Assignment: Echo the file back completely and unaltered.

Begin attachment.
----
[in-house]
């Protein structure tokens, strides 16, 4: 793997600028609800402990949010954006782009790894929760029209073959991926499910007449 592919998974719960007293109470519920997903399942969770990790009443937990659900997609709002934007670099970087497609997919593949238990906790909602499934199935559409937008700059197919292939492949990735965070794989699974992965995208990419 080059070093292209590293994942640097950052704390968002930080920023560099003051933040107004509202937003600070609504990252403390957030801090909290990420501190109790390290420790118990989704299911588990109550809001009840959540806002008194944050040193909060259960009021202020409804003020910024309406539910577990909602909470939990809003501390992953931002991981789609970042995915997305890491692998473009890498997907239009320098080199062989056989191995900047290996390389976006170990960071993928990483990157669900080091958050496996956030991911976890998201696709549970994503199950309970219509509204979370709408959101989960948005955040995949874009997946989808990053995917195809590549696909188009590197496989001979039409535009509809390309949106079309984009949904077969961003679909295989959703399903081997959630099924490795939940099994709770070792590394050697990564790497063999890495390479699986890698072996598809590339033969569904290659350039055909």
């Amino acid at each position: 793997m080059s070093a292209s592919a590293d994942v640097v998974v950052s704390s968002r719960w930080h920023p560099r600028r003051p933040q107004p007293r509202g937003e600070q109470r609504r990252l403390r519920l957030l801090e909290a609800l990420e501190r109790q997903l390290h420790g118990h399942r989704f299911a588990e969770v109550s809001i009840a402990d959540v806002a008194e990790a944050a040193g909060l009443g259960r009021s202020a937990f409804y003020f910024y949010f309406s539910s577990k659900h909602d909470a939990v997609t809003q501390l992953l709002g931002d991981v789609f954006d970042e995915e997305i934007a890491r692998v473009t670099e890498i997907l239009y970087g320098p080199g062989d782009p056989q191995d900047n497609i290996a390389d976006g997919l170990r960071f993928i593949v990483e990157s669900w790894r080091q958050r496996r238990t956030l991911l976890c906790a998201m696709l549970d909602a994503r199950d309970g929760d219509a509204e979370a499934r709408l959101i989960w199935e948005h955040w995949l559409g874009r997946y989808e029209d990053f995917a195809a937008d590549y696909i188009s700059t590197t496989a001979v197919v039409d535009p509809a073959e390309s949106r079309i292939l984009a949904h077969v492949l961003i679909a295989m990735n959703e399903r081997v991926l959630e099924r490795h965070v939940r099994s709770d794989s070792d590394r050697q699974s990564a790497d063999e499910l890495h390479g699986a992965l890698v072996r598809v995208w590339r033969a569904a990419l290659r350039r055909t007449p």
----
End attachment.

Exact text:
[in-house]
């Protein structure tokens, strides 16, 4: 793997600028609800402990949010954006782009790894929760029209073959991926499910007449 592919998974719960007293109470519920997903399942969770990790009443937990659900997609709002934007670099970087497609997919593949238990906790909602499934199935559409937008700059197919292939492949990735965070794989699974992965995208990419 080059070093292209590293994942640097950052704390968002930080920023560099003051933040107004509202937003600070609504990252403390957030801090909290990420501190109790390290420790118990989704299911588990109550809001009840959540806002008194944050040193909060259960009021202020409804003020910024309406539910577990909602909470939990809003501390992953931002991981789609970042995915997305890491692998473009890498997907239009320098080199062989056989191995900047290996390389976006170990960071993928990483990157669900080091958050496996956030991911976890998201696709549970994503199950309970219509509204979370709408959101989960948005955040995949874009997946989808990053995917195809590549696909188009590197496989001979039409535009509809390309949106079309984009949904077969961003679909295989959703399903081997959630099924490795939940099994709770070792590394050697990564790497063999890495390479699986890698072996598809590339033969569904290659350039055909």
């Amino acid at each position: 793997m080059s070093a292209s592919a590293d994942v640097v998974v950052s704390s968002r719960w930080h920023p560099r600028r003051p933040q107004p007293r509202g937003e600070q109470r609504r990252l403390r519920l957030l801090e909290a609800l990420e501190r109790q997903l390290h420790g118990h399942r989704f299911a588990e969770v109550s809001i009840a402990d959540v806002a008194e990790a944050a040193g909060l009443g259960r009021s202020a937990f409804y003020f910024y949010f309406s539910s577990k659900h909602d909470a939990v997609t809003q501390l992953l709002g931002d991981v789609f954006d970042e995915e997305i934007a890491r692998v473009t670099e890498i997907l239009y970087g320098p080199g062989d782009p056989q191995d900047n497609i290996a390389d976006g997919l170990r960071f993928i593949v990483e990157s669900w790894r080091q958050r496996r238990t956030l991911l976890c906790a998201m696709l549970d909602a994503r199950d309970g929760d219509a509204e979370a499934r709408l959101i989960w199935e948005h955040w995949l559409g874009r997946y989808e029209d990053f995917a195809a937008d590549y696909i188009s700059t590197t496989a001979v197919v039409d535009p509809a073959e390309s949106r079309i292939l984009a949904h077969v492949l961003i679909a295989m990735n959703e399903r081997v991926l959630e099924r490795h965070v939940r099994s709770d794989s070792d590394r050697q699974s990564a790497d063999e499910l890495h390479g699986a992965l890698v072996r598809v995208w590339r033969a569904a990419l290659r350039r055909t007449p």